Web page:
Let $R$ be the ring of algebraic integers of a quadratic imaginary number field $\mathbb Q[\sqrt{d}]$ for a negative square-free integer $d$.

If $P$ is a prime ideal of $R$, then is $\overline P$ the ideal consisting of the complex conjugates of elements of $P$, also a prime ideal?

  • Our definition of a prime ideal $P$ is that $P$ is nonzero and if the product $CD$ of two ideals $C$ and $D$ is a subset of $P$, then $C$ or $D$ is a subset of $P$.

  • I know that in $R$, an ideal $C$ is a subset of an ideal $D$ if and only if $D$ divides $C$, that is $C=DE$ for another ideal $E$.

  • I know this has to do with $M \overline M = (m)$: the product of a nonzero ideal $M$ of $R$ and its conjugate $\overline M$ is a principal ideal generated by some positive integer $m$.

  • I started by assuming $CD \subseteq \overline P$ and then I did a lot of conjugate multiplications and trying to see whether or not $\frac 1 e G$ is an ideal for some positive integer $e$ and ideal $G$ in order to try to get something that looks like $EG \subseteq P$ but to no avail.

Thanks in advance!

Here's my answer:

$CD \subseteq \overline P \implies CD =\overline P G \implies \overline{CD} = P \overline G \implies \overline{CD} = \overline{C} \ \overline{D} \subseteq P \implies \overline{C} \subseteq P \ $ or $\ \overline{D} \subseteq P$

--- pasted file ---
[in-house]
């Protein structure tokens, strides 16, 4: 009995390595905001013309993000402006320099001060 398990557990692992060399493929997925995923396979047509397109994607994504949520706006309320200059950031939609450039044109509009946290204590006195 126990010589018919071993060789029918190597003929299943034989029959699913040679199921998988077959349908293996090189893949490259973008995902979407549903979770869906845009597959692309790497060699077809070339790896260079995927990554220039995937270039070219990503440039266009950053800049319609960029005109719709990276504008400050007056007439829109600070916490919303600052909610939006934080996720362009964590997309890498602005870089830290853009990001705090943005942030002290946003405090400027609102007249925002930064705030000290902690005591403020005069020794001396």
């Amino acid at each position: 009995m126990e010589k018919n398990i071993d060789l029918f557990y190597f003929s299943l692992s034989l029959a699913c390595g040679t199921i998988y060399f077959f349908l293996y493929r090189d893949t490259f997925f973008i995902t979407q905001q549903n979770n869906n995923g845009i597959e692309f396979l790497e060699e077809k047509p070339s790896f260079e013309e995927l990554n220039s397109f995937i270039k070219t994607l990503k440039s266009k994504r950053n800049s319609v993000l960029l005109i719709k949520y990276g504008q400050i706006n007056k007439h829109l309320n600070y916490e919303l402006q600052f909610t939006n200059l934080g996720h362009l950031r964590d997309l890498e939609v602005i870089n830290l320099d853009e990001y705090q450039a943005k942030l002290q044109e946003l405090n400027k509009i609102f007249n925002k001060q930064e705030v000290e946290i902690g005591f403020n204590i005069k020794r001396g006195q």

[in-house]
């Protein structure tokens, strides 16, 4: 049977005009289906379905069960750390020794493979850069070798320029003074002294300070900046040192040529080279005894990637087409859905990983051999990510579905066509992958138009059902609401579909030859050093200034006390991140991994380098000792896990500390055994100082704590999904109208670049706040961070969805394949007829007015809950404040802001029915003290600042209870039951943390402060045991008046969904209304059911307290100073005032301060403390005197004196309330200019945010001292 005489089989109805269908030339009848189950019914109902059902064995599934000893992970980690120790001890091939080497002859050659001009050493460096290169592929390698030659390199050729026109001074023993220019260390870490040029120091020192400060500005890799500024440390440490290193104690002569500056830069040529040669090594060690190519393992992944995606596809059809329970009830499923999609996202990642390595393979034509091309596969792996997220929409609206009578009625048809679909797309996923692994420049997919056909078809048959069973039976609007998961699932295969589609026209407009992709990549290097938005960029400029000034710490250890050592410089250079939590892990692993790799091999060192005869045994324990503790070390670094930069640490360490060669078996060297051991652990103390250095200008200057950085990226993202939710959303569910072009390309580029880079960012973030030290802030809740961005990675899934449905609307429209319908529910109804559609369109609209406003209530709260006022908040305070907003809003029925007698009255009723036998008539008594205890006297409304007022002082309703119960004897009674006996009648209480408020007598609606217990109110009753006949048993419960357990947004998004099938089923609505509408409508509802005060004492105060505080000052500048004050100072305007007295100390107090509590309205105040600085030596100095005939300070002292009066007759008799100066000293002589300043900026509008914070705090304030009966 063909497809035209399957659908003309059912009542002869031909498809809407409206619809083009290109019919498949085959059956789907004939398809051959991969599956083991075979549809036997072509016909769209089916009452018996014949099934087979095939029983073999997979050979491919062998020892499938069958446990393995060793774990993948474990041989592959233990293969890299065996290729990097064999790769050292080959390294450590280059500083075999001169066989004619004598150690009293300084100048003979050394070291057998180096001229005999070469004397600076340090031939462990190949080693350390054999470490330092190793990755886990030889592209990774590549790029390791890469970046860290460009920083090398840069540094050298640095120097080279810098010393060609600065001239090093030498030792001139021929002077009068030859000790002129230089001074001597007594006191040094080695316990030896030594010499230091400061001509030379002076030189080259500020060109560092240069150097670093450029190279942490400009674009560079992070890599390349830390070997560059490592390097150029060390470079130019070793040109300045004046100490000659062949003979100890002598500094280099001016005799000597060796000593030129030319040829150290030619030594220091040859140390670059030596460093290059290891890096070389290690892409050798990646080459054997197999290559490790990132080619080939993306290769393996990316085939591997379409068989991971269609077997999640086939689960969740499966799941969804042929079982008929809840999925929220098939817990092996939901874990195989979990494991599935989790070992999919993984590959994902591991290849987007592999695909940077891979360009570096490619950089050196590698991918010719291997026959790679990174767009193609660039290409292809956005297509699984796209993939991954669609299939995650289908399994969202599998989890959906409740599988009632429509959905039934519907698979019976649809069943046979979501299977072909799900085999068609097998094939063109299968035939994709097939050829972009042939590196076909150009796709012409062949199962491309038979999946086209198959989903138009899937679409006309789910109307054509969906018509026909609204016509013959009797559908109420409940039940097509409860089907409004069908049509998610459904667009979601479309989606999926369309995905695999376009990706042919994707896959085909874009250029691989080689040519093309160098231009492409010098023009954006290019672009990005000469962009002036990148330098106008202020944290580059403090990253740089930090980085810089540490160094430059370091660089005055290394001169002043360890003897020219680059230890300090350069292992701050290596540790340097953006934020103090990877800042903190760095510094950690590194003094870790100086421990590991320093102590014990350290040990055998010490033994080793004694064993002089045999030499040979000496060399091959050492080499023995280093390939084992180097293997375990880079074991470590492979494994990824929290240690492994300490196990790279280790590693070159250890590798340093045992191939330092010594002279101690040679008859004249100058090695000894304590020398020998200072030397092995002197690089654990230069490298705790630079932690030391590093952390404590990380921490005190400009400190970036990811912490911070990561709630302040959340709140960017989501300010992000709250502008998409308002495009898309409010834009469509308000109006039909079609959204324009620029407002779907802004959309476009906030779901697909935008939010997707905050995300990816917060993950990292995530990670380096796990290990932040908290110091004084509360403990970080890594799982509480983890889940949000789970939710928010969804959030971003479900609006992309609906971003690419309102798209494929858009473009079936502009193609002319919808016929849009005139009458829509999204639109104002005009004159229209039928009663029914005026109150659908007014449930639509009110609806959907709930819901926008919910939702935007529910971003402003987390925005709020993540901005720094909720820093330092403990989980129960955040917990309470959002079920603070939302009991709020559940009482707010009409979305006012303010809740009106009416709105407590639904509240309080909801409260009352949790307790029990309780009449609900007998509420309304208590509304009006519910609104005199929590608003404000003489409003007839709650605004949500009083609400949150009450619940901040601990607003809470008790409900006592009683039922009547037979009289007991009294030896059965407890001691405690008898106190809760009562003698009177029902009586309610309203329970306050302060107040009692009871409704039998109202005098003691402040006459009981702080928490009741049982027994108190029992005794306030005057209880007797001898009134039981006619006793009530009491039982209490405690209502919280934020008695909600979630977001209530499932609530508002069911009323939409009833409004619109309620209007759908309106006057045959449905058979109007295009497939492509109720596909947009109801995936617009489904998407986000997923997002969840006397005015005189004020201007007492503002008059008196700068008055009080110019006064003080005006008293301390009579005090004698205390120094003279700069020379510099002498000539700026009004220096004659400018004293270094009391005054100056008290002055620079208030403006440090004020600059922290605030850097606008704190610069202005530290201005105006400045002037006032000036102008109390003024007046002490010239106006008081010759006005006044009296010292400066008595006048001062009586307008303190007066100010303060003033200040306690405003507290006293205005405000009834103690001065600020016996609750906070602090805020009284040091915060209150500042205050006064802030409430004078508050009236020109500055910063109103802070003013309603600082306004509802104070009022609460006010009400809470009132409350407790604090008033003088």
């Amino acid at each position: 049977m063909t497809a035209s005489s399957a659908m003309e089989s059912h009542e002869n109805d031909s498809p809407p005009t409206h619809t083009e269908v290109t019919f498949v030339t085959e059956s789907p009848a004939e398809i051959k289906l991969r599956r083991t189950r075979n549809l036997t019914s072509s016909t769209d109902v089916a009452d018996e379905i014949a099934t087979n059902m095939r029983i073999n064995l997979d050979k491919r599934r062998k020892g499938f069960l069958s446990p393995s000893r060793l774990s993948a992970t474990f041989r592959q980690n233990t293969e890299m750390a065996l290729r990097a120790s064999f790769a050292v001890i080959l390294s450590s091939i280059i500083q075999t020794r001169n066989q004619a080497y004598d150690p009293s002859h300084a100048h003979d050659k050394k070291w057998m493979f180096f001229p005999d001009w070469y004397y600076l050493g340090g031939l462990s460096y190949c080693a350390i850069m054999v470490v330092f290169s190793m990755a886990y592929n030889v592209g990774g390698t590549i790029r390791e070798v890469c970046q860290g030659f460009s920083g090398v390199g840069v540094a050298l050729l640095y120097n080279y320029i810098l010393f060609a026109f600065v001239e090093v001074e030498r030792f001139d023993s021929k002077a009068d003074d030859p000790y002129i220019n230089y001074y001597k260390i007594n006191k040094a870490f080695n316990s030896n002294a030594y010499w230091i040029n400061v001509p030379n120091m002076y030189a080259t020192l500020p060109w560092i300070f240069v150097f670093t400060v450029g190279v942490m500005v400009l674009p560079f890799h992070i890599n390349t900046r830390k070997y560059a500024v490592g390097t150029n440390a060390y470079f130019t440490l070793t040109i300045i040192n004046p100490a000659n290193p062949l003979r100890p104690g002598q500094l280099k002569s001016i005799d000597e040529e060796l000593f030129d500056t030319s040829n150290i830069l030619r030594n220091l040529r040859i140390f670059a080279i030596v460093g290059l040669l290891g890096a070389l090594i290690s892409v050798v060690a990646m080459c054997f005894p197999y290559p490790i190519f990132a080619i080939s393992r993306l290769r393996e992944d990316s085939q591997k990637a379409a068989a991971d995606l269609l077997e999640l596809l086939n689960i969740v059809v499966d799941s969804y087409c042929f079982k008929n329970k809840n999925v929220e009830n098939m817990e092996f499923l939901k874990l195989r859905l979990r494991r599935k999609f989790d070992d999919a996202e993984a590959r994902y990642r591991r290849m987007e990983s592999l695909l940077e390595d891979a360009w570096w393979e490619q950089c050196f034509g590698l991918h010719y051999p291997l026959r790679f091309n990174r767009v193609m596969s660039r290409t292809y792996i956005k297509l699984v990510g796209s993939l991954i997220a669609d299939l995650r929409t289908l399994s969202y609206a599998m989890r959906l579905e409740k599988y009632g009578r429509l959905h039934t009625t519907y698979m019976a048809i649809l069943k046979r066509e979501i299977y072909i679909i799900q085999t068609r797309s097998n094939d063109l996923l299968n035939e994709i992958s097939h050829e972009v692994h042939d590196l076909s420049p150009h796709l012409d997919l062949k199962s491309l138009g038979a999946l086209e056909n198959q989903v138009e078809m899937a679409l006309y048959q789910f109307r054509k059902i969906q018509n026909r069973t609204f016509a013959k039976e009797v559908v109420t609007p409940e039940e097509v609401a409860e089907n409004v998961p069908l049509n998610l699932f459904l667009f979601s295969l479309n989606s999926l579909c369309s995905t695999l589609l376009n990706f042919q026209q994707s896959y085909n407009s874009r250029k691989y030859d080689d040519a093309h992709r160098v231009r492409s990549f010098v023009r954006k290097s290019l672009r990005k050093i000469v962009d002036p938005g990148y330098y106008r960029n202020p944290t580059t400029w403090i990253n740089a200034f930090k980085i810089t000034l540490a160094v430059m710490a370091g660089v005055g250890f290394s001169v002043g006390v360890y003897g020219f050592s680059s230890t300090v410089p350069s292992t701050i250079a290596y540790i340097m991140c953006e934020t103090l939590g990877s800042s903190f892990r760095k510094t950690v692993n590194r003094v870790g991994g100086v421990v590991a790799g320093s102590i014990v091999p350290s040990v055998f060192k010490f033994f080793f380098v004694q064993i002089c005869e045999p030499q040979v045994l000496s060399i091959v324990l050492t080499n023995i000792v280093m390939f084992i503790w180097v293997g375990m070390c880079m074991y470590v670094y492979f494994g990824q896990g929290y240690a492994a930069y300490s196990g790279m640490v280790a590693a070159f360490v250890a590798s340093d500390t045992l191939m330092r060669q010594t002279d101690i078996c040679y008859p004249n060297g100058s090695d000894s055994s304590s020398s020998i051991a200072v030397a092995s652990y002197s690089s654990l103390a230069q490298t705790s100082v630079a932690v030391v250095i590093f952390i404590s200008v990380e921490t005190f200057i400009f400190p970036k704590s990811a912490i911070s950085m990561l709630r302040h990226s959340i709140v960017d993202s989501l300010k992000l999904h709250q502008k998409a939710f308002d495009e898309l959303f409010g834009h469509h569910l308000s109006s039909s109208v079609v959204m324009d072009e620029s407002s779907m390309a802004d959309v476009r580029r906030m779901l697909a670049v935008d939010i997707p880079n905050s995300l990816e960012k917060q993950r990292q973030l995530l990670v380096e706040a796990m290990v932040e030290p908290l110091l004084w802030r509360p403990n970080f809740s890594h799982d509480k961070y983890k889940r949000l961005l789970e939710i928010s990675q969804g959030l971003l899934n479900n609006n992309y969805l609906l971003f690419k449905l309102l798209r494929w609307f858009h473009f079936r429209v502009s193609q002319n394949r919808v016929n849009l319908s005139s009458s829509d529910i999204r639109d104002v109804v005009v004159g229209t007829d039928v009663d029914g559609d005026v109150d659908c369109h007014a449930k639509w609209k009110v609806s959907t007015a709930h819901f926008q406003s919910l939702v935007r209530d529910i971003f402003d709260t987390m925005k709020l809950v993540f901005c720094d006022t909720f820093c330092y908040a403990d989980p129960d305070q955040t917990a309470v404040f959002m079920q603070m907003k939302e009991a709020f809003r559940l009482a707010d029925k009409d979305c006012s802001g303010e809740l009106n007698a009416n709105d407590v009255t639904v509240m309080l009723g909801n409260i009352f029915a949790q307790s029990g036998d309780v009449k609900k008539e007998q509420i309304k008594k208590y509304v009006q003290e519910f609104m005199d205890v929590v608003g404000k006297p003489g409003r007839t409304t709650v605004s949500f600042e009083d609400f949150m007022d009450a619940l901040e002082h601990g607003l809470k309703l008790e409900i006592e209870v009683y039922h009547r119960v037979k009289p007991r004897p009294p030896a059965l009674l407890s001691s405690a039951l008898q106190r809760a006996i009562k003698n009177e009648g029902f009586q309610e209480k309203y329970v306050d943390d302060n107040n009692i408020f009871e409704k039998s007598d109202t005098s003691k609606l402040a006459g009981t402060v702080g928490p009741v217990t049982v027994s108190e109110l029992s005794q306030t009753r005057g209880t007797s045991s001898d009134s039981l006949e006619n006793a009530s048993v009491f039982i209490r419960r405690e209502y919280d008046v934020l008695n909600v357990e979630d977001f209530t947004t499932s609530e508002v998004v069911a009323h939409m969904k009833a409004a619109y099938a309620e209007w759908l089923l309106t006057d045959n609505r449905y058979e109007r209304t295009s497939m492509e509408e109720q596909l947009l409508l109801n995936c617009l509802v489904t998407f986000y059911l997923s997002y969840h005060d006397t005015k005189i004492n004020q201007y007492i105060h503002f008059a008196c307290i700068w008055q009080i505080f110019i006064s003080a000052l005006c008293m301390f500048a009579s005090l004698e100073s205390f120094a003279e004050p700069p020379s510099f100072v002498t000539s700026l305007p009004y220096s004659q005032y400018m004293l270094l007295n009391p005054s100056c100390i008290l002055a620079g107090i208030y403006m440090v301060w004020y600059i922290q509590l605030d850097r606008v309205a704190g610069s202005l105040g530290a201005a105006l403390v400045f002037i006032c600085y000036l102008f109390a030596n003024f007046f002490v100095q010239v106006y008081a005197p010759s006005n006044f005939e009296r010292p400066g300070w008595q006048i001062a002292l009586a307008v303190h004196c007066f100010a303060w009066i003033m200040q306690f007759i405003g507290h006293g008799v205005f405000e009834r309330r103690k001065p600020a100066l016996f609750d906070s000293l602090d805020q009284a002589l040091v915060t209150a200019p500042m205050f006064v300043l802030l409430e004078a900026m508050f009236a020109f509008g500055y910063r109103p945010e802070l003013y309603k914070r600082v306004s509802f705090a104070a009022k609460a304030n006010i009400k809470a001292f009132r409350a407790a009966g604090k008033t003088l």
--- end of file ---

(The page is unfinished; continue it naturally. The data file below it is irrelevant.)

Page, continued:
Suppose $\overline{C} \subseteq P$. Then

$\overline{C} = P H \implies C = \overline{P H} = \overline{P} \ \overline{H} \implies C \subseteq \overline P$

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    $\begingroup$ Can you prove that $CD \subset \overline{P}$ implies $\overline{C} \, \overline{D} \subset P$ ? What could you deduce from that ? $\endgroup$ – Joel Cohen Jan 10 at 12:04
  • $\begingroup$ @JoelCohen If that's true because $A \subset \overline B$ implies $\overline A \subset B$, then the answer to my question is obviously yes. Does $A \subset \overline B$ imply $\overline A \subset B$? If that's true, then I shall try to prove it myself and ask a new question if I cannot. $\endgroup$ – Ekhin Taylor R. Wilson Jan 10 at 12:15

Yes: complex conjugation is a ring isomorphism $f:R\to R$, so it preserves any property defined only using the ring structure. Explicitly, if $P$ is a prime ideal, then $CD=f(P)$ is equivalent to $f^{-1}(C)f^{-1}(D)=P$ (just apply $f^{-1}$ to all the elements). Since $P$ is prime, this means $f^{-1}(C)\subseteq P$ or $f^{-1}(D)\subseteq P$, so then applying $f$ to everything we see $C\subseteq f(P)$ or $D\subseteq f(P)$. That is, $f(P)$ is prime.

  • $\begingroup$ Is my answer in my latest review also correct? $\endgroup$ – Ekhin Taylor R. Wilson Jan 20 at 9:04
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    $\begingroup$ I don't know why you claim that $CD \subseteq \overline P \implies \overline{CD} \subseteq P$ is wrong. Every element of $\overline{CD}$ is the conjugate of some element of $CD$, and therefore the conjugate of some element of $\overline{P}$, and therefore the conjugate of the conjugate of some element of $P$, and therefore an element of $P$. $\endgroup$ – Eric Wofsey Jan 20 at 16:19

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